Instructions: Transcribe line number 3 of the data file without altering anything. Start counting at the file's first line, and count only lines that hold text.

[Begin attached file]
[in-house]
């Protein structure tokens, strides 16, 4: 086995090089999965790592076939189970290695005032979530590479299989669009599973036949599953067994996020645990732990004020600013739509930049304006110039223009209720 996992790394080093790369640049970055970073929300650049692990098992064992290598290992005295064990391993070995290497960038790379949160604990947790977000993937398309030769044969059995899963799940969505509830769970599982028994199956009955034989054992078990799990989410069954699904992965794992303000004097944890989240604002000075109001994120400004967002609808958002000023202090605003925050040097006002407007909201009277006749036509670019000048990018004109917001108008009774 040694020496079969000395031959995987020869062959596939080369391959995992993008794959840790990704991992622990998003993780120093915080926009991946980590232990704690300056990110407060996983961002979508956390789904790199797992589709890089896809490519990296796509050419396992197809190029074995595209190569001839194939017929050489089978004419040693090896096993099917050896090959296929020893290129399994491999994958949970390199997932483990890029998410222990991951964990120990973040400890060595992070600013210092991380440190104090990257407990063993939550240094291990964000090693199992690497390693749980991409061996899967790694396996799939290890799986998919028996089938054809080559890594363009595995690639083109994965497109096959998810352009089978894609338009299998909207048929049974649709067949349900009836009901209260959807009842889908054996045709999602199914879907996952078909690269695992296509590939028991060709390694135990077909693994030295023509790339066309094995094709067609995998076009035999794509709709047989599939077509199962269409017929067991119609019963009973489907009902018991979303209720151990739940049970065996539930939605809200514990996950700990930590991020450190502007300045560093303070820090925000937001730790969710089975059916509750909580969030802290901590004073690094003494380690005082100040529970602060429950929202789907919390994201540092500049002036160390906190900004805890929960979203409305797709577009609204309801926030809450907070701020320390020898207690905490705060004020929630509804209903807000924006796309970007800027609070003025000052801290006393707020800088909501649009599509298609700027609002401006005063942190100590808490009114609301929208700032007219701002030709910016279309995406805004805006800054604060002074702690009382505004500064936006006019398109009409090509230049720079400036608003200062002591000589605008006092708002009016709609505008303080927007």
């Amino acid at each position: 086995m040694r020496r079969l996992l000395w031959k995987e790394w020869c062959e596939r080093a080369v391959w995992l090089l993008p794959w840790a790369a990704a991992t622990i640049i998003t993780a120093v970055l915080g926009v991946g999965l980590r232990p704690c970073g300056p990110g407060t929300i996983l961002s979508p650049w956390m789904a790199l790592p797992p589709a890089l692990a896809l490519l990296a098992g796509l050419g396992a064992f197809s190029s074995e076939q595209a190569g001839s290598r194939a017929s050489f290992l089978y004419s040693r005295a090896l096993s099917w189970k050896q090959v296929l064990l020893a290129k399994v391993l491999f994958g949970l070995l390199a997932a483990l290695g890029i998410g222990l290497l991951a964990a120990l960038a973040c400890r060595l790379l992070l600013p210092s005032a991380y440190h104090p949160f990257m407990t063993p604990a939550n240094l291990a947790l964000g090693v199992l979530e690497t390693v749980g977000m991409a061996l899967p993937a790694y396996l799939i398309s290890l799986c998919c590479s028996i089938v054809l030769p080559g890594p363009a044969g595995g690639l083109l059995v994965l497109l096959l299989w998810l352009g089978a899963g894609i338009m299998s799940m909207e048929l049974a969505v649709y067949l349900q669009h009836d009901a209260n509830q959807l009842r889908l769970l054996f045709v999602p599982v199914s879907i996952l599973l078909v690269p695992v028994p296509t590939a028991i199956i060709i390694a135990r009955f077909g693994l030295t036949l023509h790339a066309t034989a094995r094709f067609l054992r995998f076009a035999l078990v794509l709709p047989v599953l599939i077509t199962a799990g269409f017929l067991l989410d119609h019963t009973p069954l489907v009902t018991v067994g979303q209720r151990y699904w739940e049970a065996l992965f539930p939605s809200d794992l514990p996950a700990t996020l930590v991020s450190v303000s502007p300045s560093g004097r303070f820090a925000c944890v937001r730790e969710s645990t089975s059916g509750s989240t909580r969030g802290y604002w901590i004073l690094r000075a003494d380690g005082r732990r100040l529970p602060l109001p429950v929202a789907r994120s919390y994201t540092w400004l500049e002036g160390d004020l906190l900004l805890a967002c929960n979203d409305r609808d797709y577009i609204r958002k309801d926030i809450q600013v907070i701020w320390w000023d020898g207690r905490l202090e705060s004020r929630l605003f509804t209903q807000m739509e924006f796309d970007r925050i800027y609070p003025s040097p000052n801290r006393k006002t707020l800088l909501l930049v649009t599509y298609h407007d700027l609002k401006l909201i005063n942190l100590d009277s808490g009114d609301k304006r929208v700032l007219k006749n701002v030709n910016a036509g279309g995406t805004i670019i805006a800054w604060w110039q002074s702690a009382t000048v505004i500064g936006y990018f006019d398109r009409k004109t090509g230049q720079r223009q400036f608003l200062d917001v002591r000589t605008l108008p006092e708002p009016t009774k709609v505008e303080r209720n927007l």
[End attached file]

């Amino acid at each position: 086995m040694r020496r079969l996992l000395w031959k995987e790394w020869c062959e596939r080093a080369v391959w995992l090089l993008p794959w840790a790369a990704a991992t622990i640049i998003t993780a120093v970055l915080g926009v991946g999965l980590r232990p704690c970073g300056p990110g407060t929300i996983l961002s979508p650049w956390m789904a790199l790592p797992p589709a890089l692990a896809l490519l990296a098992g796509l050419g396992a064992f197809s190029s074995e076939q595209a190569g001839s290598r194939a017929s050489f290992l089978y004419s040693r005295a090896l096993s099917w189970k050896q090959v296929l064990l020893a290129k399994v391993l491999f994958g949970l070995l390199a997932a483990l290695g890029i998410g222990l290497l991951a964990a120990l960038a973040c400890r060595l790379l992070l600013p210092s005032a991380y440190h104090p949160f990257m407990t063993p604990a939550n240094l291990a947790l964000g090693v199992l979530e690497t390693v749980g977000m991409a061996l899967p993937a790694y396996l799939i398309s290890l799986c998919c590479s028996i089938v054809l030769p080559g890594p363009a044969g595995g690639l083109l059995v994965l497109l096959l299989w998810l352009g089978a899963g894609i338009m299998s799940m909207e048929l049974a969505v649709y067949l349900q669009h009836d009901a209260n509830q959807l009842r889908l769970l054996f045709v999602p599982v199914s879907i996952l599973l078909v690269p695992v028994p296509t590939a028991i199956i060709i390694a135990r009955f077909g693994l030295t036949l023509h790339a066309t034989a094995r094709f067609l054992r995998f076009a035999l078990v794509l709709p047989v599953l599939i077509t199962a799990g269409f017929l067991l989410d119609h019963t009973p069954l489907v009902t018991v067994g979303q209720r151990y699904w739940e049970a065996l992965f539930p939605s809200d794992l514990p996950a700990t996020l930590v991020s450190v303000s502007p300045s560093g004097r303070f820090a925000c944890v937001r730790e969710s645990t089975s059916g509750s989240t909580r969030g802290y604002w901590i004073l690094r000075a003494d380690g005082r732990r100040l529970p602060l109001p429950v929202a789907r994120s919390y994201t540092w400004l500049e002036g160390d004020l906190l900004l805890a967002c929960n979203d409305r609808d797709y577009i609204r958002k309801d926030i809450q600013v907070i701020w320390w000023d020898g207690r905490l202090e705060s004020r929630l605003f509804t209903q807000m739509e924006f796309d970007r925050i800027y609070p003025s040097p000052n801290r006393k006002t707020l800088l909501l930049v649009t599509y298609h407007d700027l609002k401006l909201i005063n942190l100590d009277s808490g009114d609301k304006r929208v700032l007219k006749n701002v030709n910016a036509g279309g995406t805004i670019i805006a800054w604060w110039q002074s702690a009382t000048v505004i500064g936006y990018f006019d398109r009409k004109t090509g230049q720079r223009q400036f608003l200062d917001v002591r000589t605008l108008p006092e708002p009016t009774k709609v505008e303080r209720n927007l």